Lisa PACKHEISER, Appellant, v. George F. MILLER, Appellee.
On May 22, 2003, appellant Lisa Packheiser filed a complaint against appellee George F. Miller, alleging medical malpractice. On November 19, 2003, after several unsuccessful attempts by Ms. Packheiser to serve process on Dr. Miller, Dr. Miller moved to quash service of process and to dismiss the complaint. The trial court granted Dr. Miller's motion and dismissed the complaint. On December 23, 2003, Ms. Packheiser filed a motion to vacate the order pursuant to Super. Ct. Civ. R. 41(b); this motion was denied. On appeal, Ms. Packheiser claims that the trial court abused its discretion in denying her motion to vacate. We reverse and remand.
The record before the court shows that on May 22, 2003, Ms. Packheiser, acting pro se, filed a complaint against Dr. Miller, her plastic surgeon, alleging medical malpractice stemming from facial plastic surgery. Pursuant to Super. Ct. Civ. R. 4(m), Ms. Packheiser had sixty days from the date of filing her complaint to show proof of service of the summons and complaint on Dr. Miller. On July 22, 2003, exactly sixty days after filing her complaint, Ms. Packheiser filed a praecipe with the trial court alleging that while she had mailed Dr. Miller a copy of the complaint via U.S. Postal Service certified mail, she had failed to receive confirmation of its delivery.1
On July 31, 2003, Ms. Packheiser filed a second praecipe with the trial court. Ms. Packheiser explained that she had failed to receive a copy of the “green card” from the Postal Service which would ordinarily act as confirmation of delivery. She stated that in lieu of including the green card in her filings, she had enclosed “a copy of the actual signed [green] card that [she] received from the Post Office.” Ms. Packheiser also attached a computer printout, obtained from the U.S. Postal Service's website, which showed that her complaint was delivered on July 21, 2003.2 On August 8, 2003, Ms. Packheiser filed a third praecipe with the trial court. She stated that the “Post Office ha[d] apparently misplaced the green card” and that as a result she would not be able to produce it for the trial court.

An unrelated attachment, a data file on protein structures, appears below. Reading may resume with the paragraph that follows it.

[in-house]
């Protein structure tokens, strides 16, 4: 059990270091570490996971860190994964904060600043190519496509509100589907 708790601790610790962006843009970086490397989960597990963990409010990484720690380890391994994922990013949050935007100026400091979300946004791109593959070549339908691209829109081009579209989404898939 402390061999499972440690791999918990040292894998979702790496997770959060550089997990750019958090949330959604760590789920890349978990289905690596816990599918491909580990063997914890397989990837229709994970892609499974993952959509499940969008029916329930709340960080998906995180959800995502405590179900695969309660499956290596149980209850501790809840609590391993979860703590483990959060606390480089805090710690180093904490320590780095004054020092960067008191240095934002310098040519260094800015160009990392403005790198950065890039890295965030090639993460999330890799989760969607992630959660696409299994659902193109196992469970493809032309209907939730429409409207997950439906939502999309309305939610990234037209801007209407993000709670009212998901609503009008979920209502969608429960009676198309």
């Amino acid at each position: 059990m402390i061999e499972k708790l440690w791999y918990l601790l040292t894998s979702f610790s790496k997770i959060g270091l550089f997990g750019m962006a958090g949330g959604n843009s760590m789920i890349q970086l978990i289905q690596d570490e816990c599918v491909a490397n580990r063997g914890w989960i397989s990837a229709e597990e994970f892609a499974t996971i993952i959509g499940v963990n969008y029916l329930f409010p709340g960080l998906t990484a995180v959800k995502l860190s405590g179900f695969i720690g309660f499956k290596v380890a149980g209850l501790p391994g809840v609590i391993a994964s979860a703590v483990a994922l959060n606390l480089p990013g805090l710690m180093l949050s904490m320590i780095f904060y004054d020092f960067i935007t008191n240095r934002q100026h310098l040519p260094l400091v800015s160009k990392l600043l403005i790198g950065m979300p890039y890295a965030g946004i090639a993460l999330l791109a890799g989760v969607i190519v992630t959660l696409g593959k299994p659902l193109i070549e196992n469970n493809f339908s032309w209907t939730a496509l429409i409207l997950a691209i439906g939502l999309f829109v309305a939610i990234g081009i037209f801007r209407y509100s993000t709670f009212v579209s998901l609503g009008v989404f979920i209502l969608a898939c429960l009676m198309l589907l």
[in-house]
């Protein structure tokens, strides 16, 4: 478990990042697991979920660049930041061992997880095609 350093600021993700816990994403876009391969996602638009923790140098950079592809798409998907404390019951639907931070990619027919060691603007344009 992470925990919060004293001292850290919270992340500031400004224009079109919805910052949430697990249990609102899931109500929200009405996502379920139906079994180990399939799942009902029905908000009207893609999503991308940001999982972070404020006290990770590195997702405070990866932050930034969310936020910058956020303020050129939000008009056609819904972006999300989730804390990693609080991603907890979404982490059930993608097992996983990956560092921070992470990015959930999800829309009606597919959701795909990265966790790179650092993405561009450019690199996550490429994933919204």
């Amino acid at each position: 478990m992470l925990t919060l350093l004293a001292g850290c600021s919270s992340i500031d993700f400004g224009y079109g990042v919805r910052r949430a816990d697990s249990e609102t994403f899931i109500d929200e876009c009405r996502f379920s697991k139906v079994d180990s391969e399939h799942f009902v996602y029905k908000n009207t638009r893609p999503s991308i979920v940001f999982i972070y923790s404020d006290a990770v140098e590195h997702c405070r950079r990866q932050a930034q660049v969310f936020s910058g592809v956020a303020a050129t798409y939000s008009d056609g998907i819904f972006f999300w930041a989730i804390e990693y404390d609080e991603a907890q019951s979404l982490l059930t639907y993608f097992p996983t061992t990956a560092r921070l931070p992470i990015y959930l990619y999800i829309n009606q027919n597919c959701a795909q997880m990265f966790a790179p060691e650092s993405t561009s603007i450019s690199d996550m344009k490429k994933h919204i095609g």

On August 22, 2003, the trial court held a status conference on Ms. Packheiser's matter. Based upon her earlier representations, the trial court granted Ms. Packheiser's oral motion to extend Rule 4(m)'s sixty-day time period for service of process for an additional sixty days-giving her until October 21, 2003. On August 28, 2003, Ms. Packheiser again attempted to serve process on Dr. Miller via U.S. Postal Service certified mail. On September 23, 2003, Ms. Packheiser filed an affidavit with the trial court claiming that she had served Dr. Miller a copy of the complaint and summons. While acknowledging that “[a]gain, the post office ha[d] not returned the green card,” Ms. Packheiser included a computer printout from the Postal Service's website showing that her second attempt at service was delivered on September 4, 2003; however, it failed to indicate who signed for the document or where it was delivered.
On October 21, 2003, Dr. Miller filed a motion to quash service of process and to dismiss the complaint. Dr. Miller argued that Ms. Packheiser had failed to comply with Super. Ct. Civ. R. 4 because she had “not filed an affidavit containing the information required by Rule 4(1)(2).” Specifically, he argued that there were not “any specific facts from which the [trial] Court [could] determine that the person who signed the receipt [met] the qualifications set forth in Rule 4(e)-(j).” Dr. Miller argued that Ms. Packheiser's complaint should be dismissed because she “had until October 21, 2003 to file a proof of service that meets the requirements of Rule 4(1)(2).” On October 29, 2003, after employing a private process server, Ms. Packheiser was finally able to have Dr. Miller personally served. Ms. Packheiser filed an affidavit of service in the trial court on October 31, 2003.